Disregarding sectarian obsessions, Muslims in Kerala must come together to work against any sort of religious fundamentalism and terrorism of the Islamic State (IS) variety. It’s a collective responsibility of all factions to remind people of its negative impact on the community as some youth had recently been deported from the UAE for their alleged links with the IS. The Muslim public sphere in Kerala must create a common space, where different factions could interact with each other on matters concerning the community as a whole. A push-back against religious intolerance and fundamentalism must rise above constraining emotionalism, as evident in social media discussions.

[For a more comprehensive understanding of religious factionalism among Kerala Muslims, read Issue 4 of Café Dissensus.]

Author:

Muhammad Ashraf Thachara Padikkal is completing his graduation from Madeenathunnor, Calicut, Kerala. He is an interviewer, writer and independent research fellow, specializing in the areas of Sufism, Islamic studies and cultural anthropology. He is also interested in tradition, philology and subaltern literature.

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6 Responses to “Anti-Islamic State Campaigns in Kerala: Anything beyond factionalism?”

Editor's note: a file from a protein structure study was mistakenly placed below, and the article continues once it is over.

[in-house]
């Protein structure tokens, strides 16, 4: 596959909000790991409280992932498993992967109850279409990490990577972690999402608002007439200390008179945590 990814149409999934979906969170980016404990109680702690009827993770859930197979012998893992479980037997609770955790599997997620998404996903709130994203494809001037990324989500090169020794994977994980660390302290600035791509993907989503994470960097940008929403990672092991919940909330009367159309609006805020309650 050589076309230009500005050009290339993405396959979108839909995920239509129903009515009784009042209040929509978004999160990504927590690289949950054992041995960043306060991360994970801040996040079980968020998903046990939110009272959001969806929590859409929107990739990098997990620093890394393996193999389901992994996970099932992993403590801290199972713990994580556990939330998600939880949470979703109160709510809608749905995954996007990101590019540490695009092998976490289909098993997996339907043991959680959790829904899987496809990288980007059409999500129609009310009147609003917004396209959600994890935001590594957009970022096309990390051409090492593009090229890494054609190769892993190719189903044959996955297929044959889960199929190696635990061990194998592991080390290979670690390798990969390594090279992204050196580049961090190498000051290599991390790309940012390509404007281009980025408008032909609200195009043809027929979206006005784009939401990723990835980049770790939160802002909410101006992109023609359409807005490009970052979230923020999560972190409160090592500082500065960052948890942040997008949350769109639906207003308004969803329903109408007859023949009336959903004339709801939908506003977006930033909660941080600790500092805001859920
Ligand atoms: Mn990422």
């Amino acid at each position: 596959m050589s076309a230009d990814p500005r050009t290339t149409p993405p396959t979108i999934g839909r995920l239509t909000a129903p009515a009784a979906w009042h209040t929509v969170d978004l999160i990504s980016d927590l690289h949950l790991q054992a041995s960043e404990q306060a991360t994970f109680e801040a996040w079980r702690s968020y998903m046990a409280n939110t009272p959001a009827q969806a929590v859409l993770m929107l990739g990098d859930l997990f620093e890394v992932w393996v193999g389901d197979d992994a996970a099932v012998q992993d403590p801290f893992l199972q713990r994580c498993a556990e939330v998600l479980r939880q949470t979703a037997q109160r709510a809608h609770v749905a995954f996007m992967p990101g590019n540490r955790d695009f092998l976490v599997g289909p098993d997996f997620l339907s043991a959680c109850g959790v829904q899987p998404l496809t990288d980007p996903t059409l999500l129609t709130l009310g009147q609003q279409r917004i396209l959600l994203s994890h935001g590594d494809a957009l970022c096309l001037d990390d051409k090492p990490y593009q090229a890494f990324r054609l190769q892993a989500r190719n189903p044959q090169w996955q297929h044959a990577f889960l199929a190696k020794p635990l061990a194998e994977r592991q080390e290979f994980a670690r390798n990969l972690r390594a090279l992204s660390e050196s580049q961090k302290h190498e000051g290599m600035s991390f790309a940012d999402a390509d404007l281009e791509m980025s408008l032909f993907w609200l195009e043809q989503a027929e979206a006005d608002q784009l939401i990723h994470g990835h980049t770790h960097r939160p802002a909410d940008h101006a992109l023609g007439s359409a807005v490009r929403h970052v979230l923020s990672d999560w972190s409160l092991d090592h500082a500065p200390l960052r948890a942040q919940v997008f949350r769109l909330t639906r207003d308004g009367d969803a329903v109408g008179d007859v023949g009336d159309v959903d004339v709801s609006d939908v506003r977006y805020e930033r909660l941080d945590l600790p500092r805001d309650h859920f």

1. Muhammad Ashraf

    It cannot be simply stated so , to my precise understanding. Because, Most of the Jamath-e-Islami leaders here have never announced their followers that we are not following the Hokoomathe-e-ilahi ideas. And the SSF-campaign should also be welcomed in the account of this foretold understanding.
    What I have tried to tell is that the insider critiques and other criticisms must not redirect the discussions to the mere discussions, we must prioritize the opposing the IS as our responsibility.

    Reply
  2. Abdul Hameed NS

    There are so many things beyond factionalism.
    At first, it notifies the Jamaat’s outdated and terrific ideology, about which they never made a public confession in Kerala as I believe.
    Secondly, the fact that Madhyamam tried to change the theme to the imperialist interpretations also tells that their campaign the lack of ideological correctness and the lack of support
    Thirdly, their campaign itself was for trying to deviate the topic from their movement related problems to the common platform before somebody blame them
    Fourth, consciously or unconsciously the jamaath was being trapped by announcing this campaign
    Fifth, this essay itself looks a dramatic piece to blame the Jamaat-e-Islami

    Reply
    • Muhammad Ashraf

      You said it, I have never planned to play a drama here. If it looks blaming Jamaat in between the lines, it’s truly because of some generally accepted views.

      Reply
  3. Aslam Jaleel

    It’s a good work
    Anyhow, How you dare to say it’s rightful to say that government will arrest common people only on this account of counter-campaign? Is that much vulnerable the Kerala state is?

    Reply
    • Muhammad Ashraf

      Thanks for reading and evaluating the article.
      Every body has a moral right to share whatever he understood. That’s what is happened, when a person posted so in Facebook.
      And I am agreeing with you that it won’t bring any calamities until or unless we lack the faith in our state machinery, Kerala.
      And I am agreeing with and supporting this counter campaign.

      Reply